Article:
Rhodiola rosea is considered a promising treatment for both depression and anxiety, though many of the articles detailing these clinical effects are in foreign, difficult-to-access journals.2,8
One recent small, open-label trial followed ten people with GAD who were given 170 milligrams twice daily of a specific extract of Rhodiola (Rhodax, standardized to 30 milligrams total of rosavin, rosarin, salidrosides, rosin, rhodalgin, acetylrhodalgin, rosaridin, and rosaridol) for ten weeks.1 The Hamilton Anxiety Rating Scale (HARS) and the Clinical Global Impressions of Improvement (CGI-I) were used as the primary instruments to assess effect at baseline and at weeks 3, 6, and 10. Of note, patients could take benzodiazepines up to twice weekly and stay on their regular doses of SSRIs or SNRIs. HARS scores were significantly improved (P < 0.001) at end point when compared to baseline; half of the subjects had at least 50% improvement in their HARS scores. In addition, four of ten subjects scored a 1 (very much improved) or 2 (much improved) on the CGI-I at the end of the study. This is an interesting initial investigation, though without a placebo arm or a larger sample size, it is difficult to draw firm conclusions.
Other psychological effects
Rhodiola rosea has been evaluated in clinical trials on other psychological effects. For example, in a double-blind, placebo-controlled trial of 161 fatigued and stressed military personnel, an improvement in fatigue was noted in the group taking 2-3 tablets in a single dose of a standardized SHR-5 extract of Rhodiola rosea.5 No differences between treatment and placebo groups were noted in either psychometric testing (ie, evaluating capacity for mental work) or physiological parameters. SHR-5, approved in Denmark in 2001 for use in fatigue and convalescence, is standardized for rosavin, salidroside, and p-tyrosol content;2 for example, a 185 milligram tablet contains 4.5 milligrams salidroside.
This same extract was studied in healthy physicians being tested for mental performance9 and in students stressed by exams.10 An unstated number of students were randomized to either 50 milligrams twice daily of SHR-5 for 20 days or placebo; the treatment group showed improvements in mental fatigue, physical fitness and neurological tests (P < 0.01), and general well-being (P < 0.05). Adverse effects were not detailed, nor was an intention-to-treat analysis performed. The study in 56 healthy physicians compared overall fatigue (using the Fatigue Index, incorporating measurements of overall mental fatigue and cognitive function) after 170 milligrams of SHR-5 (approximately 4.5 milligrams salidroside) once daily for two weeks, or placebo, in a double-blind, crossover design. Though the results were reported as "significant," statistically the P-values were non-significant between treatment and placebo groups; it should be noted that numerous, complicated sub-group analyses were undertaken to elicit some positive effects between certain individuals and specific tests; these results need to be corroborated. No adverse effects were noted in either the placebo or Rhodiola rosea group.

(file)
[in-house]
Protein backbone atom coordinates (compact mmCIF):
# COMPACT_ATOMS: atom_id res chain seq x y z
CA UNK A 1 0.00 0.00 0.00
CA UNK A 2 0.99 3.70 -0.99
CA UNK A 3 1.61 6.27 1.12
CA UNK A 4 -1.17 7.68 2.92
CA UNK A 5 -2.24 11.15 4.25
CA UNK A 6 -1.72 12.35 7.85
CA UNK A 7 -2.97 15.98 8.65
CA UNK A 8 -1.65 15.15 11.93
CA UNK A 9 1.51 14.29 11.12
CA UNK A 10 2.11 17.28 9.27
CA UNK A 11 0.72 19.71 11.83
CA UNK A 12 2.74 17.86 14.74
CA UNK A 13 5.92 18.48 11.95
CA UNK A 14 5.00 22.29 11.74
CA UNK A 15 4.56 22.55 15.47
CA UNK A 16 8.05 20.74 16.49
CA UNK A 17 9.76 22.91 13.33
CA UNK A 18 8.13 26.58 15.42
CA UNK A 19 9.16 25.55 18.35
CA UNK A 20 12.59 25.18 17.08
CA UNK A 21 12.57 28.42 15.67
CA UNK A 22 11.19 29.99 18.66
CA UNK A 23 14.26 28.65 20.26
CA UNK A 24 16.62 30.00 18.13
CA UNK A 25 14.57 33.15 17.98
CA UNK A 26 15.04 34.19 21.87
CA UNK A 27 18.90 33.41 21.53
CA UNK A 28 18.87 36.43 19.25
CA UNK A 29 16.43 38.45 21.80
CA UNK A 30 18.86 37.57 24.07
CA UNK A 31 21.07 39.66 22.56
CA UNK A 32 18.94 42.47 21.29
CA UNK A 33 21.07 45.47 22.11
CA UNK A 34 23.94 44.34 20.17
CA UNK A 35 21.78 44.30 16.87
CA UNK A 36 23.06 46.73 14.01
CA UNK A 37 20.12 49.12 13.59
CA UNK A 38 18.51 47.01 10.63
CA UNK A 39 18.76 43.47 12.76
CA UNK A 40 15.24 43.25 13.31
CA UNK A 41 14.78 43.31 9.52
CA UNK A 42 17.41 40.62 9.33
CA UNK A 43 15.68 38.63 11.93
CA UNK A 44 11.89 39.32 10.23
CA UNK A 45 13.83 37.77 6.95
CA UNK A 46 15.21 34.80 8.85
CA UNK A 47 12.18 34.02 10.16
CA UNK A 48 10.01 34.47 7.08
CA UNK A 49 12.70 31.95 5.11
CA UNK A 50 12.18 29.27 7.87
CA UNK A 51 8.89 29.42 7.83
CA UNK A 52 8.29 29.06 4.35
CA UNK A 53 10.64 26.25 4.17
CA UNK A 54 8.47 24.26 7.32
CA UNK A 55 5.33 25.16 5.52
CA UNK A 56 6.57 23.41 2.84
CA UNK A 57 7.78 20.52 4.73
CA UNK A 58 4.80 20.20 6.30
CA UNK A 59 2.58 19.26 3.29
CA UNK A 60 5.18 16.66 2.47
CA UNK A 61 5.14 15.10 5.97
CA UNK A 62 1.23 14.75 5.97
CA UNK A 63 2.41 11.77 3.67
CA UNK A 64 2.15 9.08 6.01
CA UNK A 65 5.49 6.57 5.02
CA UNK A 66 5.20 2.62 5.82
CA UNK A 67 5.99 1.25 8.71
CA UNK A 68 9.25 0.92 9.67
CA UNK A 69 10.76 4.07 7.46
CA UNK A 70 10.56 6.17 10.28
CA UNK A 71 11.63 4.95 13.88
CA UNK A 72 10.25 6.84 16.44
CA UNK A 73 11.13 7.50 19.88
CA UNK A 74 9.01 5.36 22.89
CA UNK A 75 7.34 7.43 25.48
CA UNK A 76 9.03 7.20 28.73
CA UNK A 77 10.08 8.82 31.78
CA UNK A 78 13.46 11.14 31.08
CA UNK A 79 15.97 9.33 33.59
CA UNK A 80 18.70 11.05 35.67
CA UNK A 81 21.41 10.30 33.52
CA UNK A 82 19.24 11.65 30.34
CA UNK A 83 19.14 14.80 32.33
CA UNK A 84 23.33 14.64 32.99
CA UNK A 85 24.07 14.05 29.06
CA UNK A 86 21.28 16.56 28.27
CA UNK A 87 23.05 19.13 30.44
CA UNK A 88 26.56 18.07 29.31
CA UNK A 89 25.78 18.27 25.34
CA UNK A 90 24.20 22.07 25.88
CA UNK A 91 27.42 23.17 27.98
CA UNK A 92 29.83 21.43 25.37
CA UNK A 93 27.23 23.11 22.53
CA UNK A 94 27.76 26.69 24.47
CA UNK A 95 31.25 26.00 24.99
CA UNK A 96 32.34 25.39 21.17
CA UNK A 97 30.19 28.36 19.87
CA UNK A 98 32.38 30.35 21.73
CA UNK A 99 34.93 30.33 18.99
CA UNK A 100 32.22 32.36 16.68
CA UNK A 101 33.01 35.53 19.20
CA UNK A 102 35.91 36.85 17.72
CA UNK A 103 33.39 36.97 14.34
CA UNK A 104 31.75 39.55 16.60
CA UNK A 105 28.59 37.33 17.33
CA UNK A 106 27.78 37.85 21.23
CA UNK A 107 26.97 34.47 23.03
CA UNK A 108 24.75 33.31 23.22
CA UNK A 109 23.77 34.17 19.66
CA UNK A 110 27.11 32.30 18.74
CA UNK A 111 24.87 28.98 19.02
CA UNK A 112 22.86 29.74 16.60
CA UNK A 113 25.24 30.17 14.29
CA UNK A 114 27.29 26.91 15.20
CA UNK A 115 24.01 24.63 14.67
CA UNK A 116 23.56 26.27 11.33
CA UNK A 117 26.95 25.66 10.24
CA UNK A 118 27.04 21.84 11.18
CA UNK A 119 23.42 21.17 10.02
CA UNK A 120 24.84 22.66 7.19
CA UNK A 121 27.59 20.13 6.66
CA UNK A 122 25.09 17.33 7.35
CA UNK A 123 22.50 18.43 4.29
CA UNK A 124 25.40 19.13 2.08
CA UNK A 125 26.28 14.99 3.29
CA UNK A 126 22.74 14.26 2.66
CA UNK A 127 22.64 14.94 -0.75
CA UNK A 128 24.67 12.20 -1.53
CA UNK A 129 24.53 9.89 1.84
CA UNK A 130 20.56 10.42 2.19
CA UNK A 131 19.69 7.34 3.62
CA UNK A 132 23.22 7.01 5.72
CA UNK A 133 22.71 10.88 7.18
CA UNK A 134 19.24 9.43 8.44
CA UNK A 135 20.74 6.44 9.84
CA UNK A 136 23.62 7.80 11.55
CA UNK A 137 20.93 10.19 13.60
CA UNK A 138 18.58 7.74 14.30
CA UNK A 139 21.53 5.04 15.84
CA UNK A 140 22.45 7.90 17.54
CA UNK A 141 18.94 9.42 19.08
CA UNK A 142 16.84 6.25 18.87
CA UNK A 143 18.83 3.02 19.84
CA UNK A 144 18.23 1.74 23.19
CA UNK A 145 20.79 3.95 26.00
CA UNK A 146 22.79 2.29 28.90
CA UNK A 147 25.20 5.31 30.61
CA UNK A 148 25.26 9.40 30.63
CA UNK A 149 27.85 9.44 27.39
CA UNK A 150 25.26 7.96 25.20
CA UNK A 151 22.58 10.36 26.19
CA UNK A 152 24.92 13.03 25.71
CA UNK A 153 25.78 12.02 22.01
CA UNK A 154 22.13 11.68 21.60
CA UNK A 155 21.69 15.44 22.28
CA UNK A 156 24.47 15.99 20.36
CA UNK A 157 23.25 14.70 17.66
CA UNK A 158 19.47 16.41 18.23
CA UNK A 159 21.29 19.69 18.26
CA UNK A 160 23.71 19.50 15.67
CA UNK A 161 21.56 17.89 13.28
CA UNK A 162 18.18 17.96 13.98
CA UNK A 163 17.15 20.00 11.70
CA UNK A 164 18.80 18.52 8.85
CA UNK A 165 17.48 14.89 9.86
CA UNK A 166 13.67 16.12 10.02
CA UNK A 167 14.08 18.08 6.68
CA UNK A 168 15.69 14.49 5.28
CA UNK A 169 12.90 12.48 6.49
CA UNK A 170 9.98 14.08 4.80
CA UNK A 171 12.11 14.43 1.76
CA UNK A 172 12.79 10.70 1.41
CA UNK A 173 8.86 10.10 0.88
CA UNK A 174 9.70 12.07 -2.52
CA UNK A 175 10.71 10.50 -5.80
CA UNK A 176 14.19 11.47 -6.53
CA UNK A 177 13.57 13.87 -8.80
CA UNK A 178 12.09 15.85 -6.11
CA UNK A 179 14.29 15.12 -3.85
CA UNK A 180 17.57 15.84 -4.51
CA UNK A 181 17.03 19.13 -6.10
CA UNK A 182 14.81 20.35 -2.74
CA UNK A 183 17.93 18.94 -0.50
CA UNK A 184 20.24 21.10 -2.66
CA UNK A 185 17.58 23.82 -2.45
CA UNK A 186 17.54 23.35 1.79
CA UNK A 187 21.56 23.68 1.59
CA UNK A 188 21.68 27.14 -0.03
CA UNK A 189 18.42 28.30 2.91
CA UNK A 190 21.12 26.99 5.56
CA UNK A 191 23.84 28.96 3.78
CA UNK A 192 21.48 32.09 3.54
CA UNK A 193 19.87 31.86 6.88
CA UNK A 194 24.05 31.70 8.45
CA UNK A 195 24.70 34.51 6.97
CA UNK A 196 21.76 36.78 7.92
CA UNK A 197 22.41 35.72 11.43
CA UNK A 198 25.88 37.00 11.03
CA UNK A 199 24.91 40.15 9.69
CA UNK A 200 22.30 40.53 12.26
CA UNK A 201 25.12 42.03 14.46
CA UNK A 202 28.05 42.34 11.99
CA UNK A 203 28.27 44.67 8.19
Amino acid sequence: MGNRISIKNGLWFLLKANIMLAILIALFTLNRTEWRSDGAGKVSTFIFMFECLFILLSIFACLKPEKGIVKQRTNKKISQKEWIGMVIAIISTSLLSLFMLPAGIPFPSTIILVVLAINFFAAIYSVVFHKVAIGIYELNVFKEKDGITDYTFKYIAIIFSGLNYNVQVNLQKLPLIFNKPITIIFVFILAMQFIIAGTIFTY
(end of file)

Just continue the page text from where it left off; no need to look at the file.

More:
Dosages and Forms
Some guidance about the adequate dose of Rhodiola rosea for GAD can be extrapolated from clinical trials using specific extracts. A range of doses is seen in such trials, from 100-170 milligrams daily. One author recommends basing dosage recommendations on the content of rosavin, aiming for 3.6-6 milligrams daily.2
One trial made efforts to establish the most effective dose for Rhodiola rosea by exploring the effect of different doses of SHR-5 (185 milligrams per capsule).5 Their conclusion was that 2-3 capsules daily approximates the ideal dose to yield beneficial effects.
Adverse Effects, Contraindications, and Drug Interactions